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On tents, carpets and telling stories, by Katharine Quarmby

April 7, 2011


Our group turned out to celebrate the opening of a lovely re-worked piece of greenspace, Arundel Square in Islington on Sunday (Marion Rose, Lynda Waterhouse , Paul Willcocks, and me). The actor, Rupert Graves, and his family were kind enough to lend us a bell tent (I want one now!) to read our stories in, and children drifted in and out. I took a few photos of Marion and Lynda reading (well, actually, my daughter took the best ones), and enjoyed watching the many children listening to my friends read out a few stirring tales.

 It set me thinking, as well, about the links between places and stories. I’ve been researching my next story for children, going back to my Persian roots and reworking a version of the Arabian Nights flying carpet for modern children who hail from more than one place. One of the books I’ve read during this early stage – I like this stage, when I’m reading, watching films (everyone should see Lotte Reiniger’s take on the Arabian Nights, Prince Achmed, the first ever full-length animation), talking to people about the idea, before getting grumpy and retiring with a notebook – was published by Frances Lincoln, which also published my picture book, Fussy Freya a while back. It was called Tales told in Tents, and it was a collection of stories told by nomadic peoples along the Silk Route which runs through Afghanistan, the many other Stans, Iran and, of course, China. One of the writers described the way that nomadic people there sit in tents, the women in one half of a horseshoe, the men in the other, with a fire or a storyteller in the middle. And often the place where they sit is quite precisely located by a carpet, a physical home from home which you can roll up and take with you. Stories, the writer explained, are the golden threads that connect us to each other, and down generations too. That’s particularly poignant for nomadic peoples, for stories may be the one possession that they can hold on to, especially in times such as these, when so many countries along the Silk Route are riven by war. The other interesting thing, for a writer who likes to make sure that girls get their fair share of adventure, was that there are many tales told of feisty girl heroines along the Silk Route, who save their families, friends, or peoples from disaster.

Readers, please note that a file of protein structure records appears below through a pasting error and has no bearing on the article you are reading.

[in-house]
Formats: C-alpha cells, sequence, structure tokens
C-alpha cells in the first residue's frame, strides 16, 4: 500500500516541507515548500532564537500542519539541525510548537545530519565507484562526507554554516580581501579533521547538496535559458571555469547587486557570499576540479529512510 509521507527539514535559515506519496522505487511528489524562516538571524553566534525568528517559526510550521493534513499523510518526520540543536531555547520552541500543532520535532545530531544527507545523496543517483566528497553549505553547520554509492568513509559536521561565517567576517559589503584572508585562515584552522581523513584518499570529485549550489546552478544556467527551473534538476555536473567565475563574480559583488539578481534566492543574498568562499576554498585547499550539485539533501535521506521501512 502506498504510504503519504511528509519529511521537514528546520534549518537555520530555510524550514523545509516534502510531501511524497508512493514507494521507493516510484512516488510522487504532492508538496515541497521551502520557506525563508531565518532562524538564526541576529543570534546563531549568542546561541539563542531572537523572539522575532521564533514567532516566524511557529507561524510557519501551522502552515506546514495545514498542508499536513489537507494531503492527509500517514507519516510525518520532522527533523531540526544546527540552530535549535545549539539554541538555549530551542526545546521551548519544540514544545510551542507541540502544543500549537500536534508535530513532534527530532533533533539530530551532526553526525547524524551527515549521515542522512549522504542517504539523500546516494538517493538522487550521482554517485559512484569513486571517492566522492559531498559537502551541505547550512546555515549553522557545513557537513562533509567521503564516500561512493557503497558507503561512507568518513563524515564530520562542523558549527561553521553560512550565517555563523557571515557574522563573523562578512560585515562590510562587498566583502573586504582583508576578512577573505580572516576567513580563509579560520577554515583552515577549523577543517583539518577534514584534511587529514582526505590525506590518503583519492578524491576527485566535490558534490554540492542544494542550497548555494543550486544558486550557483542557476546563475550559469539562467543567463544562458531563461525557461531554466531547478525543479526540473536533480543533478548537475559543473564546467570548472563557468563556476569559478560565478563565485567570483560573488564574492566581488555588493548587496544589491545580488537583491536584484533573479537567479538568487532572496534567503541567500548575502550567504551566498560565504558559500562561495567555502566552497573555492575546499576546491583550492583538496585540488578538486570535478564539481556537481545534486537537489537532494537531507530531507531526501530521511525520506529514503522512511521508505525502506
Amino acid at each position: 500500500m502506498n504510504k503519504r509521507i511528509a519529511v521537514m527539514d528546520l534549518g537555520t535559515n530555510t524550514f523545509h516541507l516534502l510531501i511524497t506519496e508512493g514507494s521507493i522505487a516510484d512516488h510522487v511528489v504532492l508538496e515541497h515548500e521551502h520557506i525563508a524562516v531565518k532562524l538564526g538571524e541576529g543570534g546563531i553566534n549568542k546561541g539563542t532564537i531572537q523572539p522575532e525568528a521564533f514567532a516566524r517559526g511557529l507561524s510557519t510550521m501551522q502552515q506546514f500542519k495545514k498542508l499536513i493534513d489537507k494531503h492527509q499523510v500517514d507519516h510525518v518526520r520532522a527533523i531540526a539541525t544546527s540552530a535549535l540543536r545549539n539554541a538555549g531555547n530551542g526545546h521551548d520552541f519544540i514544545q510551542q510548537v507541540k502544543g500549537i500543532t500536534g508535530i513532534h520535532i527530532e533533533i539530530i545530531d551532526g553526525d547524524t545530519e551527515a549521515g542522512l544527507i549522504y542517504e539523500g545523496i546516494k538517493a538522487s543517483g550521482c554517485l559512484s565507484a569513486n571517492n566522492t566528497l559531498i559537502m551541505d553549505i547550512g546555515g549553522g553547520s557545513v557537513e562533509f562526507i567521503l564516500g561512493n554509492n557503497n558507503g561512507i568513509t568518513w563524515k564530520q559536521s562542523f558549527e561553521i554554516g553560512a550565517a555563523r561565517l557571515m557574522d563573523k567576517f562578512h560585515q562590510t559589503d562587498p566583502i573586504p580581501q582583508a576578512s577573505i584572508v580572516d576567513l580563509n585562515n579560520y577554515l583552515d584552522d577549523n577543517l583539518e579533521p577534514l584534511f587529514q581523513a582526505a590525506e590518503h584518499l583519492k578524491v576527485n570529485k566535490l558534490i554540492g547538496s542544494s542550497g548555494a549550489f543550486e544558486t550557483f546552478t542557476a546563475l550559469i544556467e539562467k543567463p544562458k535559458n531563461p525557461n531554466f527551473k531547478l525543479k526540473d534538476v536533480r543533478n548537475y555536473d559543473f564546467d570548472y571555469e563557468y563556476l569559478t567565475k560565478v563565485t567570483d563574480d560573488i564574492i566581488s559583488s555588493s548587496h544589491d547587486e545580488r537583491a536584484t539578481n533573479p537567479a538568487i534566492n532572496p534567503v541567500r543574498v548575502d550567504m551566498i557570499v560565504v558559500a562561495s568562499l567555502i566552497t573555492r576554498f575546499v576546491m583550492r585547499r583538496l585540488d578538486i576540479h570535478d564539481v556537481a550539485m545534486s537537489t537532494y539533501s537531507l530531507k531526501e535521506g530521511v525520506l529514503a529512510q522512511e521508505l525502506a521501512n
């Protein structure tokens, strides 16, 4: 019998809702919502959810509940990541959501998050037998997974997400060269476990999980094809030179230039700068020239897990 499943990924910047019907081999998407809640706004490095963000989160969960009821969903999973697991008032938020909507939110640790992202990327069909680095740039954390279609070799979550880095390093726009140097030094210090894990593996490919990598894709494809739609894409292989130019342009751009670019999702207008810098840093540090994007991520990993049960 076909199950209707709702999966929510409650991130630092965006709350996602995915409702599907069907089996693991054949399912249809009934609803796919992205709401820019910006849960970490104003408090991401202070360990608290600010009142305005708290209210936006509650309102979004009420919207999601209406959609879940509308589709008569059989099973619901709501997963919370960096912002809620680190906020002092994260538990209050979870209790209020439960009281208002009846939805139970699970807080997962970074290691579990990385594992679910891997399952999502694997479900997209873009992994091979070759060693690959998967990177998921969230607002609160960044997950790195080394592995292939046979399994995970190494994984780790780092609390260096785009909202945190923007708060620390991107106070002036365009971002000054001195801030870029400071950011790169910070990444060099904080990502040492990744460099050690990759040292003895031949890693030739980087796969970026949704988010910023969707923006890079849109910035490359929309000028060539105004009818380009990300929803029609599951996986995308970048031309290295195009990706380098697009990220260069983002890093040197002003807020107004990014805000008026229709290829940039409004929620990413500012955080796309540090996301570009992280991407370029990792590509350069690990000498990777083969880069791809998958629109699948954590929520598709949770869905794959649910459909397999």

So there’s something pretty special about tents, stories and, of course, their tellers (for many peoples speak their stories, just as they weave their carpets, from memory; nothing is written down). Next time around, though, I might bring a carpet too, so we can fly somewhere together – after the grumpy stage is done, of course, and the story written.

2 Comments leave one →
  1. April 9, 2011 8:17 am

    Great post, Katharine.

    I was lucky enough to hear the story-teller Sally Pomme Clayton, whose collection of Silk Road tales you mentioned, telling two of the legendary Dede Korkut tales. They were wonderful and the audience was so engrossed that you could have heard a pin drop. One of the tales had a terrific heroine: tough, an expert archer, and quite capable of rescuing the hero in her turn. But, and this was a nice touch, she also went weak at the knees when she first set eyes on him.


  2. Alison Allen-Gray permalink
    April 25, 2011 10:39 am

    I remember having a special ‘story carpet’ at Primary School. It made the whole event of coming together to hear a story even more special.
    Really enjoyed this post, Katharine – it was like a story in itself. The very mention of the Silk Route is alluring…

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